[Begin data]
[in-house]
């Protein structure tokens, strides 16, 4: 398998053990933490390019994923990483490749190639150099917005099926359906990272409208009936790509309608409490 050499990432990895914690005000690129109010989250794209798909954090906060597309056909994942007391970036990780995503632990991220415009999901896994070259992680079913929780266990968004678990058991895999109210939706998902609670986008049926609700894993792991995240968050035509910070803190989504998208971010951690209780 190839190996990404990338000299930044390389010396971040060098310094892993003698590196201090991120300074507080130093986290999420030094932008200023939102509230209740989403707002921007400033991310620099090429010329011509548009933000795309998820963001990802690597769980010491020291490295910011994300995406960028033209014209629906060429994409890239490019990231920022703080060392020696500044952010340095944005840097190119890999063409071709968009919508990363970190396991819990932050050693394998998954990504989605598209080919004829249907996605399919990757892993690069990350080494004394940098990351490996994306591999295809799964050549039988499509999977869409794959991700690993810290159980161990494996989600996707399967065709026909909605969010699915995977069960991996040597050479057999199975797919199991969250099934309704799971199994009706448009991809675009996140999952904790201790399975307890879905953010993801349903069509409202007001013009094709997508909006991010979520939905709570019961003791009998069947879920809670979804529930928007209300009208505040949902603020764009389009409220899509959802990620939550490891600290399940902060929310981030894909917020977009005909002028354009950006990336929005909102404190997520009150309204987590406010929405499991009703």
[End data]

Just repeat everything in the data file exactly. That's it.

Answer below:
[in-house]
């Protein structure tokens, strides 16, 4: 398998053990933490390019994923990483490749190639150099917005099926359906990272409208009936790509309608409490 050499990432990895914690005000690129109010989250794209798909954090906060597309056909994942007391970036990780995503632990991220415009999901896994070259992680079913929780266990968004678990058991895999109210939706998902609670986008049926609700894993792991995240968050035509910070803190989504998208971010951690209780 190839190996990404990338000299930044390389010396971040060098310094892993003698590196201090991120300074507080130093986290999420030094932008200023939102509230209740989403707002921007400033991310620099090429010329011509548009933000795309998820963001990802690597769980010491020291490295910011994300995406960028033209014209629906060429994409890239490019990231920022703080060392020696500044952010340095944005840097190119890999063409071709968009919508990363970190396991819990932050050693394998998954990504989605598209080919004829249907996605399919990757892993690069990350080494004394940098990351490996994306591999295809799964050549039988499509999977869409794959991700690993810290159980161990494996989600996707399967065709026909909605969010699915995977069960991996040597050479057999199975797919199991969250099934309704799971199994009706448009991809675009996140999952904790201790399975307890879905953010993801349903069509409202007001013009094709997508909006991010979520939905709570019961003791009998069947879920809670979804529930928007209300009208505040949902603020764009389009409220899509959802990620939550490891600290399940902060929310981030894909917020977009005909002028354009950006990336929005909102404190997520009150309204987590406010929405499991009703």